From Mumbwa, we left the human settlements behind more quickly than Kalomo. There were fewer walkers and bicycles but more vehicles. It’s clear that there is something small-scale industrial happening before the national park gate.
Once past the gate and into the park, we saw no game for many kilometers, although the flies were with us, telling us that there had to be some game present. We followed a combination of written instructions, GPS and signs with arrows to navigate to McBrides’ Camp. There was a lot of nothing for a long time – we could have wandered for hours without all the aids.
We were greeted by one of the camp staff, and soon afterward the legendary Chris McBride appeared – tall and lanky with close-cropped gray hair and beard with a rifle slung over one shoulder.
Steve did the math – this leg of the trip was not pre-paid, so he negotiated for a chalet rather than the camping reservation we had pre-arranged. I’m still mystified why he did this; I was actually looking forward to being independent again, defining how we spent our time. It was clear that they had not planned on non-camping guests – it was a bit of a scramble to get us a meal and a chalet. Things were closed up: it seemed like they were not expecting guests for several days.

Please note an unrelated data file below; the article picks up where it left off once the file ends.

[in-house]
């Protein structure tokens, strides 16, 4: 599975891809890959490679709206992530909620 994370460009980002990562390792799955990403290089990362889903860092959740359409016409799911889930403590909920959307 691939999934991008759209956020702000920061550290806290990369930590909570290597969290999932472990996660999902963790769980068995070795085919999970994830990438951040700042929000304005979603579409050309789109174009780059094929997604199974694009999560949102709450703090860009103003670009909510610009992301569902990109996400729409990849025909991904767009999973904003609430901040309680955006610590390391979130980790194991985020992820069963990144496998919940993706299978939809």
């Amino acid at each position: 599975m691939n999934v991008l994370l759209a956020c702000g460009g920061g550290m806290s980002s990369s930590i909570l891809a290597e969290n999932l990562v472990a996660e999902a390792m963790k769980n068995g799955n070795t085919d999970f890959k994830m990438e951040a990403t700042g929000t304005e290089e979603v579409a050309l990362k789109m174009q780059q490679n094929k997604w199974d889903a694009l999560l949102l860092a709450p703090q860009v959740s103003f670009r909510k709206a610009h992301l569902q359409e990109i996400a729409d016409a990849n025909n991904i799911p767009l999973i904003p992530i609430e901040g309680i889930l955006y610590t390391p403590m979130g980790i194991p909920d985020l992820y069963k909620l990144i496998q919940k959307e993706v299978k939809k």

Compared to the other chalets, this place was a little rough around the edges. Where there are floors, they are poured concrete, cracked and unevenly finished. The furniture matches from seating area to seating area, but the overall feel is like you have stepped into someone’s home. Books are randomly stacked, skulls, feathers and other artifacts are tucked into the reed walls, with framed prints and botanical collages.
Unfortunately, Chris’s wife Charlotte is away in Lusaka for a few days. My sense is that she is the one that keeps the place running. Chris is a witty conversationalist, and he is clearly seen a lot of life. He holds what we consider traditional South African views. A bush dweller most of his life, he reflexively brushes flies from his face and neck every minute or two, even though the place is mercifully fly-free – probably because we are right on the Kafue River.
Our chalet is basically a boma with a concrete floor, furnished like a studio apartment. We have a spacious bathroom with an open roof and just enough privacy. It feels like we have moved into someone’s house who wasn’t really expecting guests: it’s bit dusty and the bush seems to be slowly taking over the structure. I am convinced that if I get infested with something, it will be here.